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The San Francisco call. [volume] (San Francisco [Calif.]) 1895-1913, August 16, 1896, Image 9

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Pamphlet Issued by the
Municipal Reform
Ten Reasons Set Forth for
Taking an Attitude of
Criticism of Many Essential Details
of the New Plan for Muni
cipal Government.
A pamphlet is in circulation in the City,
which has the caption: "Why the pro
posed new charter should not be adopted,"
The reasons which are alleged for opposi
tion to the charter are enumerated on one
page, concisely, as follows:
First— lt is too long.
Second— lt is dangerously, if not fatally, de
Third— lt practically prohibits municipal
ownership of public utilities, and retards in
stead ot expediting business.
Fourth— lt is uncertain and contradictory in
its provisions.
Fifth— lt is unconstitutional in many and
important respects.
Sixin— lt is unwise in lta policy.
Seventh— lt places too much power in the
hands of one man.
Eghth— lt reverses the natural order of mu
nicipal administration in giving legislative
power to the Mayor, instead ot making the
authors ol laws responsible for the enforce
ment of them.
Ninth— lt violates the natural right of many
persons to earn a living in a profession for
which they are qualified ; and
Tenth— lf adopted, it will take longer find be
more difficult to amend it than, after rejecting
it, to prepare and adopt a wisely conceived
and just charter.
The pamphlet having made these aver
ments proceeds to discuss them seriatim.
Concerning the length of the proposed
charter the followlne is alleged:
"It is unnecessarily and danserously
long. It is longer than the Magma (Jharta
and Bill of Rights of Great Britain, the
Declaration of American Independence,
the constitutions of the Dnited States and
of California— it is twice as long as these all
combined. It contains nearly 80,000 words
and innumerable provisions, every one of
which will Lave to be passed upon by the
Supreme Court before we can be assured
oi their meaning."
As to whether the proposed charter is
"fatally defective" as alleged the author
of the pamphlet asserts, in substance, that
no office is made elective except the Super
visors, that it defeats the municipal own
ership of public and retards in
stead of expediting business and "meta
phorically places the great municipal cor
poration ot San Francisco in a strait
jacket." For particulars the pamphlet
alie.-es in this connection that to secure
public ligiit and water works, under the
proposed charter, the following conditions
are essential:
-The Jlayor must be 1= favor oi it.
::d— The entire Board of Public Works
must lavor it, and
Third— Nine of the Supervisors must also be
in favor of it beiore any such proposition can
be submitted to the people.
It is alleged that "it (the proposed char
ter) does not provide any means by which
the Mayor, who is to rule all departments
oi'the City Government, is to get his office,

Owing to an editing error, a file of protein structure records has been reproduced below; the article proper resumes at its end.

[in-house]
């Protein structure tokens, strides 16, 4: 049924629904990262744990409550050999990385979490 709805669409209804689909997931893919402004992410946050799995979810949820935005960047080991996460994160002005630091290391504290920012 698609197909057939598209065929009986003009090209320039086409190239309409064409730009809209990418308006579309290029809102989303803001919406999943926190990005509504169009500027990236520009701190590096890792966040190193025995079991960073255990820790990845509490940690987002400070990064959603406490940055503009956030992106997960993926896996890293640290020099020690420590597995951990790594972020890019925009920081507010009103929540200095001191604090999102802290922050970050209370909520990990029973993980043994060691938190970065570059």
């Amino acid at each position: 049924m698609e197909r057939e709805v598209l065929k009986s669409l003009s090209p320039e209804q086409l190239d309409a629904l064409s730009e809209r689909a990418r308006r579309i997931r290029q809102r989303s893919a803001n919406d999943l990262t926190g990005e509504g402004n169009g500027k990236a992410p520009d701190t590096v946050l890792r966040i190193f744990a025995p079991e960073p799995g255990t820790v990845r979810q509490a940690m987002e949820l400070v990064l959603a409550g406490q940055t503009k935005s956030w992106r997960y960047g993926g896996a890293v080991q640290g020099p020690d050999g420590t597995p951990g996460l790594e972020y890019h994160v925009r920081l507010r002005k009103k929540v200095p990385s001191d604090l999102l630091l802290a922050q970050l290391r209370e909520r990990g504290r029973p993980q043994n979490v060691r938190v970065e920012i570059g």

nor for the election by the people ol any
officer except the Supervisors; but does
say (Article 14, section 26) that every office
not made elective by this charter shall
become vacant immediately on the taking
effect of this charter. If the charter is
adopted in November next and is approved
by the Legislature of California (accord
ing to the provision quoted) we will have
no head of government, no Auditor, no
Assessor, no Tax Collector, no Treasurer,
no Recorder, and the legality of the acts
of every one of these officials, if they seefc
to retain their office, will be called in
question by interested parties. Rich cor
porations will seek to evade their taxes
and refuse compliance to the City ordi
nances because of the equivocal and doubt
ful position of the Mayor and other offi
cers, and chaos would reign in every de
The charter is attacked because "it re
quires that all city work amounting to
more than ?500 shall be done by contract" ;
and also on the ground that it is ''uncer
tain and contradictory and contains ridic
ulous repetitions.' ' The allegations of the
pamphlet on this point are as follows :
"In granting powers there are two sys
tems. One is to give absolute power
miuus such express reservations as shall
be desired. Tbe other is to give specified
powers and retain by implication all oth
ers. The authors have bought to combine
the two. They first granted absolute pow
ers and then undertook to qualify the
grant by clauses making specific grant of
each power intended to De given, thereby
creating tfce confusion from which there is
no outlet save through the courts, for until
the courts have passed upon the matter
we have no way of knowing what powers
are eranted and what withheld. This is
an example of careless construction, of
which there are many in the proposed
charter. We shall briefly mention one
more. On page 66 it is provided that the
Public Administrator shall be appointed
by the Mayor, while on page 211 it is pro
vided that 'whenever the laws of the State
of California shall have been so altered
and amended as to permit the appoint
ment' of Public Administrator he shall be
appointed by the Mayor. Tbe first quoted
provision is unconstitutional. The courts
alone can tell what the other may be."
As to the charge that the proposed
charter is unconstitutional the following